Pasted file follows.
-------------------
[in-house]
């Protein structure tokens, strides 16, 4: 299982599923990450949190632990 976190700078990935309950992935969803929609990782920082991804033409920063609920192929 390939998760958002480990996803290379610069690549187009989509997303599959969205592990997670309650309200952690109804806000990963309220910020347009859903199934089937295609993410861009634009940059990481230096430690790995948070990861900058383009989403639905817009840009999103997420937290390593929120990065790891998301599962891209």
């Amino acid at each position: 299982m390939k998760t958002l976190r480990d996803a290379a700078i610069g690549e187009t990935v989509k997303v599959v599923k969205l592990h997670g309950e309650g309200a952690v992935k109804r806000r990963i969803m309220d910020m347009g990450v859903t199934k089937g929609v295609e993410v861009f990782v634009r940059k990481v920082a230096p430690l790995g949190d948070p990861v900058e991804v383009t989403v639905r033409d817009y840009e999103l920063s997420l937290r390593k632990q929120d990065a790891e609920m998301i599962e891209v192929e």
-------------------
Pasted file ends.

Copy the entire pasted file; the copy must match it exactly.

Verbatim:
[in-house]
């Protein structure tokens, strides 16, 4: 299982599923990450949190632990 976190700078990935309950992935969803929609990782920082991804033409920063609920192929 390939998760958002480990996803290379610069690549187009989509997303599959969205592990997670309650309200952690109804806000990963309220910020347009859903199934089937295609993410861009634009940059990481230096430690790995948070990861900058383009989403639905817009840009999103997420937290390593929120990065790891998301599962891209």
């Amino acid at each position: 299982m390939k998760t958002l976190r480990d996803a290379a700078i610069g690549e187009t990935v989509k997303v599959v599923k969205l592990h997670g309950e309650g309200a952690v992935k109804r806000r990963i969803m309220d910020m347009g990450v859903t199934k089937g929609v295609e993410v861009f990782v634009r940059k990481v920082a230096p430690l790995g949190d948070p990861v900058e991804v383009t989403v639905r033409d817009y840009e999103l920063s997420l937290r390593k632990q929120d990065a790891e609920m998301i599962e891209v192929e």